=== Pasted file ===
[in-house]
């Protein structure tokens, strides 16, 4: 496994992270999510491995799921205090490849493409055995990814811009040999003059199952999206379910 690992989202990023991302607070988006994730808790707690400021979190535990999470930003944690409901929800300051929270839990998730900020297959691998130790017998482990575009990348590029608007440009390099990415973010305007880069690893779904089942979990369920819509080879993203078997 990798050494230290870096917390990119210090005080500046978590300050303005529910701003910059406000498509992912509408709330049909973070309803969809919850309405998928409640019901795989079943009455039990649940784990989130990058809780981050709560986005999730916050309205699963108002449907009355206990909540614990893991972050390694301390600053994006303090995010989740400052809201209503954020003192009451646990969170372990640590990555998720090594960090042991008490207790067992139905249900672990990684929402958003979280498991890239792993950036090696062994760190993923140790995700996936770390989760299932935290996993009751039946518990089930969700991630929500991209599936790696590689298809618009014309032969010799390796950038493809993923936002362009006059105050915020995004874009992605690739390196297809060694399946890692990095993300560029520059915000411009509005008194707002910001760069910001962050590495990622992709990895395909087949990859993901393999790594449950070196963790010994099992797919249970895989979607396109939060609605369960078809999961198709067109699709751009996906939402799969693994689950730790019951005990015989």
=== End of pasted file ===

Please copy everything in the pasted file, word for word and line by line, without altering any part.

[in-house]
């Protein structure tokens, strides 16, 4: 496994992270999510491995799921205090490849493409055995990814811009040999003059199952999206379910 690992989202990023991302607070988006994730808790707690400021979190535990999470930003944690409901929800300051929270839990998730900020297959691998130790017998482990575009990348590029608007440009390099990415973010305007880069690893779904089942979990369920819509080879993203078997 990798050494230290870096917390990119210090005080500046978590300050303005529910701003910059406000498509992912509408709330049909973070309803969809919850309405998928409640019901795989079943009455039990649940784990989130990058809780981050709560986005999730916050309205699963108002449907009355206990909540614990893991972050390694301390600053994006303090995010989740400052809201209503954020003192009451646990969170372990640590990555998720090594960090042991008490207790067992139905249900672990990684929402958003979280498991890239792993950036090696062994760190993923140790995700996936770390989760299932935290996993009751039946518990089930969700991630929500991209599936790696590689298809618009014309032969010799390796950038493809993923936002362009006059105050915020995004874009992605690739390196297809060694399946890692990095993300560029520059915000411009509005008194707002910001760069910001962050590495990622992709990895395909087949990859993901393999790594449950070196963790010994099992797919249970895989979607396109939060609605369960078809999961198709067109699709751009996906939402799969693994689950730790019951005990015989």